The correspondence between the two parts of the book finds also an statement in the style. Here too are plenty of stories, tales and anecdotes from the simple folk lives. These freshens the text, brings the past to life, and help to familiarize us with the Community daily Existence.
Preparing this text we were guided by the epithet: "multiple kinds of arts are good, except for those that are boring". We tried our best to avoid them.
Circumstances beyond our control compelled us to restrict our account to a few communal leaders and outstanding heads of households. We made every effort possible to obtain information that would enable us to extend the number of cronicals, but in many cases nothing could be done. Stories of other families have been forgotten and in many cases there is nobody left, as to our knowledge, which could tell about them. And this we regret deeply.
We have tried to be brief where brevity was called for, in order to be more expansive wherever possible and also to increase the number of those whom we recalled. But we did not succeed. So those, whom we were able to describe, let them be the representatives of the entire Volozhin Community.
After years of dedicated endeavors by all the members of the editorial committee, we raised a memorial to the Etz Hayim Yeshiva and to the Volozhin community. Being engaged in this holy task the late Dr. Issaac Rivkind, blessed shall be his memory, was taken from us. He, who had helped us with his advice, guidance and discovery of sources, who considered Volozhin as his spiritual birthplace and home, He wrote me, that every house, every tree and every Jew in Volozhin was dear to him, because they reminded him the wonderful world, which had enlightened his entire life. Dr. Rivkind looked much forward to see the book and asked me about it. We regret his going from us, not seeing our work completed. But His memory is engraved in its pages.
The Book deals also with the destruction and eradication of Volozhin Kehila. The Volozhin Jews were burnt to death. In their reminiscences the survivors have tried to describe those horrors. Yet all we had succeeded to get from them is no more than a drop in the ocean of suffering. What really happened was far more blood curdling than has been told here. Those who were not on the spot; those who never saw how the life dried up and died away in the ghetto; those who never heard their moans and groans from evening to morning and morning to evening, those who never saw their sufferings; those who never experienced life lived at the risk of death at any moment; those who did not go along with the doomed; those who never heard the shots and the cries of the fallen, those who never saw the bleeding and dead; those who never saw them being hurt to death those who never saw all of these things can never comprehend the depths of the tragedy.
It is generally said that a memorial volume is a monument in memory of a city or a small town. But this does not apply to Volozhin. Neither the editor nor the Editorial Committee Members have regarded themselves as a Burial Society performing the last kindness to all those who have gone. We have not raised a memorial, for that would reduce our Books value. A memorial is something life less which may be indeed respected but from which people keep away. People remember memorial on occasions for mourning and weeping. Memorials are remembered on the Ninth day of Av and during the Elul Month, when Jews go to the graves of their kinsfolk.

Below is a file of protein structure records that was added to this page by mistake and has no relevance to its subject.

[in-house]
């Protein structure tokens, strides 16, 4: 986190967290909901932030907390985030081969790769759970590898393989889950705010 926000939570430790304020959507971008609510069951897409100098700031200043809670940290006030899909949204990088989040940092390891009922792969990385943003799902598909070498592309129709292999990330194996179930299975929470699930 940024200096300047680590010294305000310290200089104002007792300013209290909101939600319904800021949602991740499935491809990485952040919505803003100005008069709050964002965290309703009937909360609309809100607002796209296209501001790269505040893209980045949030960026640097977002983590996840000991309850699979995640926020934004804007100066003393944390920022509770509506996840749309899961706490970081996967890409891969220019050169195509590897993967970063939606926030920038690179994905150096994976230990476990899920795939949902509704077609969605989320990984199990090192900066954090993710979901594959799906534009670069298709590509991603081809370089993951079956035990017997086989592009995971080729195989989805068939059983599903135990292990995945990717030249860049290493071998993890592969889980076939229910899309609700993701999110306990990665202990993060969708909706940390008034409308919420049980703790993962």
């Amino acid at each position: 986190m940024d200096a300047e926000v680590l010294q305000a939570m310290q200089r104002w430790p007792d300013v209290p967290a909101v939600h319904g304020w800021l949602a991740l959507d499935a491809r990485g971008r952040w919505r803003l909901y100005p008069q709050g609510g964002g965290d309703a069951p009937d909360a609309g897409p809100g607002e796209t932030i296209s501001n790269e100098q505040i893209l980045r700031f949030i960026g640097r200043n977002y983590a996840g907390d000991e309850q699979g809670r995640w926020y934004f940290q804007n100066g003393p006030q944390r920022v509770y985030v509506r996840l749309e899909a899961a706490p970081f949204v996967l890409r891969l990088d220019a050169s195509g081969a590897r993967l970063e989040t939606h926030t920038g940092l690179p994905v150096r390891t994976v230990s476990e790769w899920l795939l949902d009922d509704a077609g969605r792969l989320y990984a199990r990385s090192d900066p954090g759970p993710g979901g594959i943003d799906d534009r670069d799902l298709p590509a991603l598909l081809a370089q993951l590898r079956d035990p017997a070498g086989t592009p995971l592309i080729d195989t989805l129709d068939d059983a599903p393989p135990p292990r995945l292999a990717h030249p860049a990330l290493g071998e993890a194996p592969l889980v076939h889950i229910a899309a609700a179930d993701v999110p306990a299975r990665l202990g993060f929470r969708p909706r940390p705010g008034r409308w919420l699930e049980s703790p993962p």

The Volozhin Izkor Book is not a graveyard or the mark of the last kindness. It sets out to record life, it sets out to be a source of pleasure, of inspiration and of physical exaltation. The words and thoughts of the Volozhin sages deserve to be drunk with thirst all the year around. The warmth they engender can warm us in all times. Let us stand in awe before their Torah! And let us dedicate ourselves to the study of their teachings; go back to it again and again, even though we cannot claim that we give it all. For anyone who studies the Torah according to the Volozhin method the whole world will have a meaning. His life will have a flavor of its own. It will raise him high above the drabness of life. Or, to quote the Fathers Chapters words: "When a man passes away hes not taking with him money, pearls or gold but only Torah and good deeds".
It is my pleasant duty to thank everyone who helped us to accomplish this holy task, by providing us with literary sources and material. Particularly I need toe mention Mr. Yehiel Lavie, the Ahad Haam Library Director who did not spare toil in providing all the material that we required.
Similarly, we thank Mr. Moshe Ungerfeld the Bet Bialik director, for his assistance in order to find all necessary sources for the "Bialik in Volozhin" chapter. I owe special thanks to the management and director of the Rambam library, Mr. Abraham Goldrat and his staff. They provided me with familiar and unfamiliar sources to describe the Etz Hayim Yeshiva history. I am particularly grateful to them for supplying me with the photos of the Yeshiva students from the library ample material. Finally heartfelt thanks to my friend Mr. Moshe Morgenstern who provided me with much interesting material from his colorful and rich library.
Though, helped by so many scholars and having done our best to ensure the accuracy of our work, we would be less than truthful if we claimed that the Book is completely without errors.
"And may it be the Holy and Ancient Ones will to allow us to atone for any faults due to error, and may we never do wrong for a vicious purpose. Forgive the errors created for Thy sake".
We submit this Book to the public for consideration with our full knowledge of its deficiencies. We have tried to satisfy the demands of many people to whom the name Volozhin is very dear due to its historical, spiritual and scholarly associations. The members of this public will treat us as strictly as the subject calls for. Yet, we hope that we have succeeded in presenting the inner spirit and essence of Volozhin sufficiently well to gain the approval of them all.